Henry Cejudo’s motives for stepping inside the Octagon are hardly traditional.
Money, fame and his status as UFC flyweight contender are secondary to Cejudo’s place as a community leader and inspirational figure. From the time he won a gold medal in wrestling at the 2008 Olympics to his current UFC stint, Cejudo has made a point of preaching the importance of using success as a springboard. And that’s the message he takes into his bout at Saturday’s UFC Fight Night 78, where he looks to improve to his record to 10-0 against Jussier Formiga (18-3).
“I know success; I’ve done it, but success is not what everyone thinks it is,” Cejudo says. “It’s only a tool and a platform for a greater message. That’s where my nickname ‘The Messenger’ comes from. The UFC and a world title are a platform for something greater. For a bigger purpose.”
What is that bigger purpose? Cejudo says it’s spreading awareness that no circumstance is too difficult to overcome. Cejudo is Mexican-American, born in Los Angeles to undocumented immigrant parents. He grew up poor, and his father – who struggled with drug and alcohol addiction – was absent for large stretches of his life.
“Growing up without a dad and not having a father figure – I noticed a hole in my life,” Cejudo says. “For the longest time I would run away from my problems instead of confronting them. I felt empty at one point. Not depressed, but empty.”
Despite his hardships, Cejudo found an outlet on the wrestling mat. At 21, he became the youngest American athlete to ever medal in wrestling when he captured gold in Beijing. Seven years later, he’s a top contender in the UFC and could soon have the chance to become the first fighter to win an Olympic gold medal and a UFC belt. That accomplishment would be humbling, he says, but material possessions aren’t what force him into the training room every day.
“MMA, fighting, winning the Olympics – it’s only a platform for me to help others. It’s just a tool,” Cejudo says. “I have a purpose and a meaning in life, and I have to fulfill that. Being a champion is great, but more importantly than that, you get to be an inspiration and a role model to other people.
“You can accomplish anything that you dedicate yourself to. Think how many people struggle across the world, across the country,” he continues. “I know anything is possible if you set your mind, your body, your soul and your faith to it.”
Cejudo works with various charities, outreach programs and non-profit organizations, including the Special Olympics and Beat the Streets Wrestling. In 2011 Cejudo published a book, American Victory, that detailed his treacherous journey to Olympic glory. He says the response was more meaningful than any trophy or medal.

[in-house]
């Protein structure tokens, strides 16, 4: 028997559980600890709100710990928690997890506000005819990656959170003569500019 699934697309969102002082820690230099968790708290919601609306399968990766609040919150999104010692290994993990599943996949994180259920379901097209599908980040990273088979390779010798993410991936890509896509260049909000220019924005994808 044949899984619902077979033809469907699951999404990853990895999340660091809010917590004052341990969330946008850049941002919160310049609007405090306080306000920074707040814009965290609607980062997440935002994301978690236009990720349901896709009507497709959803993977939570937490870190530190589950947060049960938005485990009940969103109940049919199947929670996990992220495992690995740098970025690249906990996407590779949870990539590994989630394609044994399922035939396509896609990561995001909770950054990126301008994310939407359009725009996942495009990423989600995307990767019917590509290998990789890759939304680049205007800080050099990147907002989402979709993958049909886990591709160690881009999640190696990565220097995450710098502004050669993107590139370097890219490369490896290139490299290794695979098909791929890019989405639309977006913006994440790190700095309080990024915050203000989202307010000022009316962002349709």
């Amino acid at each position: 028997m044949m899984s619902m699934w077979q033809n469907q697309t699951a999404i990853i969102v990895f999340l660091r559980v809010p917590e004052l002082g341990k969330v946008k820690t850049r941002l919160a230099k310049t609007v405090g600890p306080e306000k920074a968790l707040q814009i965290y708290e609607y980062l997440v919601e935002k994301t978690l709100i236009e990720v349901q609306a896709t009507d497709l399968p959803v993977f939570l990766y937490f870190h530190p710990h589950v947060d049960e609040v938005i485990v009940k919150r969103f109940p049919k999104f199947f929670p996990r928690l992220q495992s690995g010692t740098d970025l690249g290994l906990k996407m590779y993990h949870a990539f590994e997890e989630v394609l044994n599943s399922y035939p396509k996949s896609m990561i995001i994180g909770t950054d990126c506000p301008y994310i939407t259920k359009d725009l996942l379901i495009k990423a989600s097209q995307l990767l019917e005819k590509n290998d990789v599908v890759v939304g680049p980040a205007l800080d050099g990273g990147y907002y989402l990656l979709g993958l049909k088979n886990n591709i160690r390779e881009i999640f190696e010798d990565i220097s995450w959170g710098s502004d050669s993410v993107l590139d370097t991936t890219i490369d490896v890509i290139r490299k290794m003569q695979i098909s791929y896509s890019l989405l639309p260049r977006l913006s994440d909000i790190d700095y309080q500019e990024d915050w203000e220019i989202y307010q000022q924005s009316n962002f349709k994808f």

“There was a gentleman in prison who wrote to me and I could tell I’d touched him. He said, ‘I wish I’d read this book one year prior; I wouldn’t be doing 12-to-15 years in prison for attempted murder,'” Cejudo says. “You never know who you can touch. I never do it for attention or the cameras – I do it because I care. Because I was a kid that was raised without a father. I came from a good family, but I didn’t have much growing up and I see a lot of these kids, especially this generation, who have completely lost their moral values. It’s not about your net worth, but your self-worth.”
The next step in spreading his message would be claiming a UFC championship belt. The 28-year-old has thrived in MMA competition thus far, but Formiga will be his most difficult challenge to date. The Brazilian is a dangerous grappler and improving striker. He can make opponents pay dearly for the simplest of mistakes.
Cejudo says he’s prepared for the matchup, but in the grand scheme, Formiga is merely another roadblock in the way of capturing the UFC flyweight title.
With a skillset that includes Olympic-level wrestling, boxing and world-class athleticism, Cejudo is a challenger unlike any 125-pound champion Demetrious Johnson has faced. He says he has what it takes to end Johnson’s three-year title reign and earn the biggest tool for public influence the sport has to offer.
“The title is a representation,” Cejudo says. “I think somebody knows when they are a good fighter, then I think someone knows when they are the best. I’m in that situation. If I get a title shot now or whenever, it’s bound to happen, but that belt is my microphone. It will give me the ability to speak with more people.
“If I can’t love people, if I can’t inspire people, why do I live? I live for this stuff,” Cejudo says. “I live for it more than fighting. I understand that fighting will be gone some day, but I know when you become a role model, it goes to a whole new level. You can be a game-changer. Our voices are the most powerful things we have as human beings. I want to use mine for good.”